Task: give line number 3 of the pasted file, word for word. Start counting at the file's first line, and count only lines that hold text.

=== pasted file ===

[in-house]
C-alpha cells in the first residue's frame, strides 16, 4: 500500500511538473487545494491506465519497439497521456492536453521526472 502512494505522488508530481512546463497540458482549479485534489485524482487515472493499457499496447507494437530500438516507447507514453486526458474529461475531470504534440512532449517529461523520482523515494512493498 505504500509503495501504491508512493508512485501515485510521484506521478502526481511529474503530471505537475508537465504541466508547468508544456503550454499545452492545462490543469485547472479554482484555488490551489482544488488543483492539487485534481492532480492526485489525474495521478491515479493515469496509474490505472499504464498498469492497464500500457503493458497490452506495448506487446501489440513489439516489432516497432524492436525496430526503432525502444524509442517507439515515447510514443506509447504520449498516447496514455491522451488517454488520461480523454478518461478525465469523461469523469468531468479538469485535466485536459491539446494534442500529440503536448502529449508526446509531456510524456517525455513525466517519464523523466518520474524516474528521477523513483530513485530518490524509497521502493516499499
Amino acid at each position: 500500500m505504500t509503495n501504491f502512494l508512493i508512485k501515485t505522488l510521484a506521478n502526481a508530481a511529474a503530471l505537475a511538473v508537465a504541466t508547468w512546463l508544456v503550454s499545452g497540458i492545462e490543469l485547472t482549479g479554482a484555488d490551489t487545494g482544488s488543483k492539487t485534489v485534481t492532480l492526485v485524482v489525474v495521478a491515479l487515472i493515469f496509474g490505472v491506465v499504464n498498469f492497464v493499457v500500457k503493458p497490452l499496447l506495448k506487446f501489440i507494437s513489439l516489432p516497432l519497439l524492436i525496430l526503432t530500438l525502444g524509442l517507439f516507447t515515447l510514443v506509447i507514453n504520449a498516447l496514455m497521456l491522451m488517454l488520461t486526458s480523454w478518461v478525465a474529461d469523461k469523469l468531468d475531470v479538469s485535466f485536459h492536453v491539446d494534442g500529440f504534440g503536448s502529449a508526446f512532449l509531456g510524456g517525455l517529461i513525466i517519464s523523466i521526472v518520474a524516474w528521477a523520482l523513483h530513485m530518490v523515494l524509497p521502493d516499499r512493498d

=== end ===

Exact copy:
Amino acid at each position: 500500500m505504500t509503495n501504491f502512494l508512493i508512485k501515485t505522488l510521484a506521478n502526481a508530481a511529474a503530471l505537475a511538473v508537465a504541466t508547468w512546463l508544456v503550454s499545452g497540458i492545462e490543469l485547472t482549479g479554482a484555488d490551489t487545494g482544488s488543483k492539487t485534489v485534481t492532480l492526485v485524482v489525474v495521478a491515479l487515472i493515469f496509474g490505472v491506465v499504464n498498469f492497464v493499457v500500457k503493458p497490452l499496447l506495448k506487446f501489440i507494437s513489439l516489432p516497432l519497439l524492436i525496430l526503432t530500438l525502444g524509442l517507439f516507447t515515447l510514443v506509447i507514453n504520449a498516447l496514455m497521456l491522451m488517454l488520461t486526458s480523454w478518461v478525465a474529461d469523461k469523469l468531468d475531470v479538469s485535466f485536459h492536453v491539446d494534442g500529440f504534440g503536448s502529449a508526446f512532449l509531456g510524456g517525455l517529461i513525466i517519464s523523466i521526472v518520474a524516474w528521477a523520482l523513483h530513485m530518490v523515494l524509497p521502493d516499499r512493498d